A professional analysis of the BBL
First of all, I would like to apologise. This week's blog isn't as funny as usual. Some might consider this quite an achievement. They might elaborate by pointing out that you already need a powerful humour microscope to detect the levity in the Long Handle and that any further diminution in the chuckle quotient might render it completely undetectable to the human brain.
Nevertheless, there comes a moment in any part-time, semi-professional, semi-literate cricket blogger's life when he or she yearns to break the stifling bonds of mere humour and be taken seriously as a proper cricket scribbler.
Obviously, real cricket journalists have to spend years learning the skills of their trade: how to type without moving your lips; how to balance a carton of coffee, a laptop and a doughnut; how to make a plausible expenses claim. I should really sign up for a course; learn all about publishing law, ethics, fact-checking, nouns, verbs, punctuation and stuff.
But I'm going out tonight and there's a good film on BBC2 tomorrow, so I thought I'd just waffle on for a bit about something I saw in the news and see how it goes.
And luckily enough, there's plenty of juicy cricket controversy about. In the last few days the Barbequed Banana League has turned ugly, or at least, uglier. After the Melbourne Handbags squared up to the Melbourne Histrionics last week, the pinching, pushing and hair-pulling has spilled over into the press box. Haters have been goading Cheerleaders. Sherry-sniffing snobs have swapped sarcastic blows with brain-dead corporate stooges.
What's going on? It seems the BBL-sceptics are turned off by the hype, by the hoopla, by the gaudy polyester shirts, and above all, by Luke Wright. As Gideon Haigh put it, "What I'm against is mediocre cricket.'"
But maybe it's not the mediocre cricket per se that bothers Gideon. Maybe he's worried that if he has to watch too much BBL, he might wake up one day and not know what mediocre cricket looks like anymore. If a wine connoisseur is forced to spend forty-eight successive summer evenings sipping pomegranate and cherry flavoured cola through a pink curly straw, do his taste buds lose their edge? After all, civilisation depends on the notion of objective quality. If you can no longer tell that Beethoven is better than Beiber, then surely it can only be a matter of time before the Visigoths are strolling up your driveway.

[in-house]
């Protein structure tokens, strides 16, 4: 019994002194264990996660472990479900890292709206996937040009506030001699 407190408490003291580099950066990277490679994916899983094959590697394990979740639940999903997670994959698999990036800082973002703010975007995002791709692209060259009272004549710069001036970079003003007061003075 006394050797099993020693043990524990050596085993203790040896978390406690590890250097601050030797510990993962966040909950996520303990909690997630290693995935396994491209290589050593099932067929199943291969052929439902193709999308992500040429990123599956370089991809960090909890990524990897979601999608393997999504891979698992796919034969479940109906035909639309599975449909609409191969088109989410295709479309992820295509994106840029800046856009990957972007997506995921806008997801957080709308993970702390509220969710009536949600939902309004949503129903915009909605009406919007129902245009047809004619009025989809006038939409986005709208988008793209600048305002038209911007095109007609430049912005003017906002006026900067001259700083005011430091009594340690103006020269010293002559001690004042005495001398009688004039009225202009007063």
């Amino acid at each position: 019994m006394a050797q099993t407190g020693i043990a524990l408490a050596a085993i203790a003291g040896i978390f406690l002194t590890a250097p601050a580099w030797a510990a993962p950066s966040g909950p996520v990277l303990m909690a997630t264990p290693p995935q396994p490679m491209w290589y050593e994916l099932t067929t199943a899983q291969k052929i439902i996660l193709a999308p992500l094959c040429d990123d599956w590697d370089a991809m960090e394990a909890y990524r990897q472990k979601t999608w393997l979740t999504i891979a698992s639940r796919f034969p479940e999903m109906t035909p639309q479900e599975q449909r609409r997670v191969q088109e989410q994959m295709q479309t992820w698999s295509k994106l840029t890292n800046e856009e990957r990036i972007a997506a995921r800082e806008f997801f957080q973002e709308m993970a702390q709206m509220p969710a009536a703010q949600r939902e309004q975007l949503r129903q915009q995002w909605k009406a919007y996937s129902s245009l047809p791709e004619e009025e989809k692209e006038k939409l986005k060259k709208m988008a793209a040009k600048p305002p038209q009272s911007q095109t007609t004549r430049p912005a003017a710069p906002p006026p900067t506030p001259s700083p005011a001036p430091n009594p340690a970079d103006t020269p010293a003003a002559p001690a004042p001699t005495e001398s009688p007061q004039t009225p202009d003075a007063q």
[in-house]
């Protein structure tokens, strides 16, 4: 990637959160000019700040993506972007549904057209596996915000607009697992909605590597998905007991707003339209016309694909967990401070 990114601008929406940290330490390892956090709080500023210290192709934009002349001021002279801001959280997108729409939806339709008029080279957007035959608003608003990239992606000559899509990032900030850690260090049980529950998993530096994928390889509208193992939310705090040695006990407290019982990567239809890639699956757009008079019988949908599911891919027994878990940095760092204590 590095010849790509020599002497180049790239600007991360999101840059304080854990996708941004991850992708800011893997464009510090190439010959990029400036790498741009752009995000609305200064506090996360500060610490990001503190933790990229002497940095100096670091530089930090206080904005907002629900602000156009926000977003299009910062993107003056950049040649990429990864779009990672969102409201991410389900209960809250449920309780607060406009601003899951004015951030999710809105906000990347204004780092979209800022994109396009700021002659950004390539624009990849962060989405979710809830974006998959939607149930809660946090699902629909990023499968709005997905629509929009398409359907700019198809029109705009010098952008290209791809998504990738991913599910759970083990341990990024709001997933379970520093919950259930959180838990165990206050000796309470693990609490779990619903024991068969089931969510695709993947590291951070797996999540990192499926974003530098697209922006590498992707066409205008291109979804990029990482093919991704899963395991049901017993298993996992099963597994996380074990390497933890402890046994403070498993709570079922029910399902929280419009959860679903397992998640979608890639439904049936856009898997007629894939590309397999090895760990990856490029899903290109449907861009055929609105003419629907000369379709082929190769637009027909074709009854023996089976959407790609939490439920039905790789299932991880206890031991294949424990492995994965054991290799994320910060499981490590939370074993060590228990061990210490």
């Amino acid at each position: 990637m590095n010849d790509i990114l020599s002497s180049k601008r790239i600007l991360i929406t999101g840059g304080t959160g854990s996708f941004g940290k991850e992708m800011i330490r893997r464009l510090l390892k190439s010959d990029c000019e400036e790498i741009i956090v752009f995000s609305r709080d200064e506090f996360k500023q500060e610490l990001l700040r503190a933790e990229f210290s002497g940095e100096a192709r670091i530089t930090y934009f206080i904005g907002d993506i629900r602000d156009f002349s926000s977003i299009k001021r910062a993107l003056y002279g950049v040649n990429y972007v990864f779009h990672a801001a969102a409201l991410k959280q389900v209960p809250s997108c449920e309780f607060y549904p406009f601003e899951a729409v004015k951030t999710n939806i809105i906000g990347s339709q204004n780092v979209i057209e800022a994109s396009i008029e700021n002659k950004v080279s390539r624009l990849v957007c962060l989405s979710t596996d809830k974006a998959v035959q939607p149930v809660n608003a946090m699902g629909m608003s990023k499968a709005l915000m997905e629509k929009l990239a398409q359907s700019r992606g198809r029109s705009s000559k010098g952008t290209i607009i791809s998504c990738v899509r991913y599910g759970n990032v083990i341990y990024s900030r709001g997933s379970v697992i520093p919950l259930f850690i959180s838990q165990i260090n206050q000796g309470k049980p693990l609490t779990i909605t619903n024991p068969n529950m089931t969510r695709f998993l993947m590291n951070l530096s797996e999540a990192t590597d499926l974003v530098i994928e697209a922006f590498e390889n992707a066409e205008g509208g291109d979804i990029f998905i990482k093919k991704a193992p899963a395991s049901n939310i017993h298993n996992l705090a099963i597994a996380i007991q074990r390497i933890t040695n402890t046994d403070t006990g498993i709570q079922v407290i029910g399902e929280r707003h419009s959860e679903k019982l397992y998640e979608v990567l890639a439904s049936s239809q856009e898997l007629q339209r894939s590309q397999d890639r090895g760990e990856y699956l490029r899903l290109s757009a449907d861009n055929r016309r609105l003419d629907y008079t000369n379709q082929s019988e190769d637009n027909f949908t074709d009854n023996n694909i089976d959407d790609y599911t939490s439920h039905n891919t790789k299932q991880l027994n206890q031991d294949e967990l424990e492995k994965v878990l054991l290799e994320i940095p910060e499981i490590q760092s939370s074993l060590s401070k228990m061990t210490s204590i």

On the other hand, this isn't civilisation, it's only cricket. And what is Twenty20 if not cricket boiled down to its most exciting bits, then sold to people.
Is Test cricket better than T20? That's the wrong question. Apart from the bat, the ball and the relentlessly awful commentary, they have nothing in common. They don't even belong to the same genus. You might just as well ask which is best: rollercoasters or cheese? T20 is a popular sporting event. Test cricket is a Victorian re-enactment.
Anyway, like a proper journalist, I thought I'd do some investigating, so I dug up the highlights of the Adelaide Arthroscopies against the Perth Potato Ponderers on the web. After studying the broadcast for several long minutes, with just the briefest of pauses to answer the door to a Vandal who was trying to sell me double-glazing, I can reveal the following:
Good Things I Discovered About the BBL
1. Shaun Marsh flicking the ball over mid-off for six 2. The blue of Adelaide's blue shirts. It's lovely 3. Shaun Tait's in it
Bad Things I Discovered About the BBL
1. The shouty men in the Fox studio who have overdosed on elocution lessons and botox. 2. The wordplay: "There was more champagne from Beer…" 3. The flashing bails. They've put lights in the bails. I don't know why.
So there you go. Much to be said on both sides. Swings and roundabouts. On the one hand but then on the other. Make up your own minds. I'm off out.
Andrew Hughes is a writer currently based in England